Prototype fluidic system for zirconium-89 purification. Image taken through a hot cell window at the Department of Radiology, University of Washington. Image courtesy of Matthew O’Hara, Pacific Northwest National Laboratory
March 14, 2019 — A team of researchers at the University of Washington announced they developed a new automated system for producing zirconium-89, a diagnostic radionuclide used for cancer tumor imaging.
Ideal for cancer tumor imaging, zirconium-89 lasts long enough in the body to find tumors and be imaged using positron emission tomography (PET) scans. Producing this useful radionuclide requires commonly found low-energy cyclotrons. The researchers produced zirconium-89 by proton beam irradiation of yttrium metal foils at the university’s 11-MeV cyclotron. They then transported the foils to researchers at the Pacific Northwest National Laboratory. The research team developed an automated dual column system that dissolved the foil targets and isolated the zirconium-89 from the dissolved yttrium target (and metal contaminants found in the yttrium metal). The process consistently generated a highly concentrated and pure solution of zirconium-89 that demonstrated excellent binding to deferoxamine, a radionuclide-binding ligand frequently used in tumor-targeting molecules. A patent has been applied for this novel purification method.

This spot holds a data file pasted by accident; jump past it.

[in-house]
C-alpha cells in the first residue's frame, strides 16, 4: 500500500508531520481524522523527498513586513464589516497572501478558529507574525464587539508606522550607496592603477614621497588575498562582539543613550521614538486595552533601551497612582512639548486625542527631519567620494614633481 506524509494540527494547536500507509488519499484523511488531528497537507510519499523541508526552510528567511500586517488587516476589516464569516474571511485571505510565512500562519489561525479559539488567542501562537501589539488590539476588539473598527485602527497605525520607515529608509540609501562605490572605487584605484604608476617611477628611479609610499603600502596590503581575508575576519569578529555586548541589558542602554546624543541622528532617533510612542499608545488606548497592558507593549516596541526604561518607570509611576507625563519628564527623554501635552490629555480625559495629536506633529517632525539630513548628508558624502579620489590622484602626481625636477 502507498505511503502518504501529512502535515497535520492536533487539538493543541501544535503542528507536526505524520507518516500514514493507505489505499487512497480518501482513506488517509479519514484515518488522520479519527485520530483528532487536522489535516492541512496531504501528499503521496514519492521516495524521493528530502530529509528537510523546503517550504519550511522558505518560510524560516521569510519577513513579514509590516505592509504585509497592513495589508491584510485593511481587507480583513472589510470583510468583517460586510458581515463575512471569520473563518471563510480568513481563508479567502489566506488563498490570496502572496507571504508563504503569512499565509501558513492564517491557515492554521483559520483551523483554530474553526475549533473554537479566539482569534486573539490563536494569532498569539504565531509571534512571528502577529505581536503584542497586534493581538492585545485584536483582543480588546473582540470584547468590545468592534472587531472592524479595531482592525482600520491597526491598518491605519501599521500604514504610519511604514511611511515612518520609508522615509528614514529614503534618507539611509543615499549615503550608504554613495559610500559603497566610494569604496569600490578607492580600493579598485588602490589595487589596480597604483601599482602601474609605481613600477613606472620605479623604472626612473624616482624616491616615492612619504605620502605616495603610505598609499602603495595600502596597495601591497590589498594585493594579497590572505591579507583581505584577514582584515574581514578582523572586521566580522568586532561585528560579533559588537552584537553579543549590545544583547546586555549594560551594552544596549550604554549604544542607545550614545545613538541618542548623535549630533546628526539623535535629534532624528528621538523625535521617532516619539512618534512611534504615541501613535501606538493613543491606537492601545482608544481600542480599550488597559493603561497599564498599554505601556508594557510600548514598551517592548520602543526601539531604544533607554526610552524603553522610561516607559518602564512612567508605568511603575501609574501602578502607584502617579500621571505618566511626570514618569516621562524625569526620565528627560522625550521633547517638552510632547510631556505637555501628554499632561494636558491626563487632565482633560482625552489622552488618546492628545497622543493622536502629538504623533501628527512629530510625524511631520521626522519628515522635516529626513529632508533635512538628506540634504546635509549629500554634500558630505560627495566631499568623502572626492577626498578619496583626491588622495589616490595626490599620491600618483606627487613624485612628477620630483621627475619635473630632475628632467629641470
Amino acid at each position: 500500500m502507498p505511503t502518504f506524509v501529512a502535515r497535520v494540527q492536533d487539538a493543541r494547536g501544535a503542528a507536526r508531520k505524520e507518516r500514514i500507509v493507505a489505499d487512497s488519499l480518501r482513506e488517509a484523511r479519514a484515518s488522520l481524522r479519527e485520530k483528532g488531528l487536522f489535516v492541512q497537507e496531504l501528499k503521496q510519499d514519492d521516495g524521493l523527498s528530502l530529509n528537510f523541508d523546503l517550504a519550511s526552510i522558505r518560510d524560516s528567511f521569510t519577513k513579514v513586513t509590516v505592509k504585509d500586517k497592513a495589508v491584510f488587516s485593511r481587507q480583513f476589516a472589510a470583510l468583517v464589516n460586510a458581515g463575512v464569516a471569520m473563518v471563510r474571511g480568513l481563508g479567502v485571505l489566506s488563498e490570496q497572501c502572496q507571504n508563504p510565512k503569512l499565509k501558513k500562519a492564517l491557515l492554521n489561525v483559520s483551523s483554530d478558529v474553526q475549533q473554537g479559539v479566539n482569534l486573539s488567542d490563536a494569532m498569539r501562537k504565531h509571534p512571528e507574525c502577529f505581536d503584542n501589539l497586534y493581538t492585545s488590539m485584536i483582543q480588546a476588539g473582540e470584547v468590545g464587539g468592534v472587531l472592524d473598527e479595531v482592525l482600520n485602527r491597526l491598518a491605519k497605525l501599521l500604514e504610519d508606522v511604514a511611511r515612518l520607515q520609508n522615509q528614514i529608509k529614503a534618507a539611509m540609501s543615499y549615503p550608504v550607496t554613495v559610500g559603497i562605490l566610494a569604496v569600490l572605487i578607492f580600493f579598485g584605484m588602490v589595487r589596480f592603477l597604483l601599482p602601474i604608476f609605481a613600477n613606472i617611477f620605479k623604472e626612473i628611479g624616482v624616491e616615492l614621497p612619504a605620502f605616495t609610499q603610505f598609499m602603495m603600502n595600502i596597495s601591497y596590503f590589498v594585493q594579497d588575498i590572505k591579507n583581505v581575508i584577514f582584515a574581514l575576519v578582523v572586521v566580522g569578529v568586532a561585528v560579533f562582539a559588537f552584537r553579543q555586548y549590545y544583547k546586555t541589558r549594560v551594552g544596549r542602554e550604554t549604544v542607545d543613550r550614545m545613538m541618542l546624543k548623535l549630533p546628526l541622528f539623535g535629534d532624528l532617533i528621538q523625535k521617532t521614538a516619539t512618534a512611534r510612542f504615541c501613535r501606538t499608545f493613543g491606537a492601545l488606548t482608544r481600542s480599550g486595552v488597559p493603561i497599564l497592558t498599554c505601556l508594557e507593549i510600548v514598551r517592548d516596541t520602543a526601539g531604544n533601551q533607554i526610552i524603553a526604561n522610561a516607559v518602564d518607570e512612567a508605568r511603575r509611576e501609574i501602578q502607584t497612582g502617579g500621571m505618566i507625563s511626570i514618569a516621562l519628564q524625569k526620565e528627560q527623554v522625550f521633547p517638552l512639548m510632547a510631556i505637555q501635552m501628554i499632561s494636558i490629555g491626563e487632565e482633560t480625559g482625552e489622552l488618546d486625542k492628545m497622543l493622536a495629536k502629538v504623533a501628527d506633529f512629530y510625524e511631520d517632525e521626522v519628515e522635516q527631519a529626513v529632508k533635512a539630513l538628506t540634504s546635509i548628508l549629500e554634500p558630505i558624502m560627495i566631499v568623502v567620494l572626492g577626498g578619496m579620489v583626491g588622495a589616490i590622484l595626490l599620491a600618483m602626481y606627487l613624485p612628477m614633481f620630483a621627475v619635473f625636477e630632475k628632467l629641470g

As the zirconium-89 supply is currently meeting demand, this is not an isotope sold through the U.S. Department of Energy (DOE) Isotope Program. However, this work, supported by the DOE Isotope Program, shows that zirconium-89 can be produced on lower energy (and more abundant) cyclotrons with a simple target design. The new automated approach could make high-quality batches more available and reduce exposure for radiation workers. Also, the approach offers a high chemical yield and low metal ion impurities, minimizing interference with tumor targeting.
This work was funded by the Department of Energy, Office of Science, Office of Nuclear Physics, Isotope Development and Production for Research and Applications subprogram. Funding was also provided by the National Institutes of Health. The researchers used the CT/Eclipse/111 cyclotron at the University of Washington.
For more information: www.science.energy.gov
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